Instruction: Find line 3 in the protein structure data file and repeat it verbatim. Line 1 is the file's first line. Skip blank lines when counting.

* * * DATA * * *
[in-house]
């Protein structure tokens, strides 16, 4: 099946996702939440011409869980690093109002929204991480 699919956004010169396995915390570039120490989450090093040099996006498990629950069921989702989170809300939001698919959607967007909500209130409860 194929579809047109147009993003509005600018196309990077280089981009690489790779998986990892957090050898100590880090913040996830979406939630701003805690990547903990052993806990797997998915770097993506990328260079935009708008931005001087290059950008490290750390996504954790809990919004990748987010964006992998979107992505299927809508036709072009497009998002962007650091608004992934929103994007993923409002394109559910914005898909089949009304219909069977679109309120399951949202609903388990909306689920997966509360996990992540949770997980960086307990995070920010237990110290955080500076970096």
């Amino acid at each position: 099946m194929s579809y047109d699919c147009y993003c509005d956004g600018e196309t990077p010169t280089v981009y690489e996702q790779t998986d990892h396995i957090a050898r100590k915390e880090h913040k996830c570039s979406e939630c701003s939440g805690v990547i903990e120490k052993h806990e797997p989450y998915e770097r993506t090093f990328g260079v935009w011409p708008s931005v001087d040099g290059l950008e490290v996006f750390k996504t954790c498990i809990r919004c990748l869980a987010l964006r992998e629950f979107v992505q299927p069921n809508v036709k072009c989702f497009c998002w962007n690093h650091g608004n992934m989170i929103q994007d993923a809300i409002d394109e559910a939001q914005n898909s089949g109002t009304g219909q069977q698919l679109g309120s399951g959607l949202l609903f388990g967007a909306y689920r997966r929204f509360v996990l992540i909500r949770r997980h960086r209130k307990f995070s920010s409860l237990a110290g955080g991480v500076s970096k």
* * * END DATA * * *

């Amino acid at each position: 099946m194929s579809y047109d699919c147009y993003c509005d956004g600018e196309t990077p010169t280089v981009y690489e996702q790779t998986d990892h396995i957090a050898r100590k915390e880090h913040k996830c570039s979406e939630c701003s939440g805690v990547i903990e120490k052993h806990e797997p989450y998915e770097r993506t090093f990328g260079v935009w011409p708008s931005v001087d040099g290059l950008e490290v996006f750390k996504t954790c498990i809990r919004c990748l869980a987010l964006r992998e629950f979107v992505q299927p069921n809508v036709k072009c989702f497009c998002w962007n690093h650091g608004n992934m989170i929103q994007d993923a809300i409002d394109e559910a939001q914005n898909s089949g109002t009304g219909q069977q698919l679109g309120s399951g959607l949202l609903f388990g967007a909306y689920r997966r929204f509360v996990l992540i909500r949770r997980h960086r209130k307990f995070s920010s409860l237990a110290g955080g991480v500076s970096k």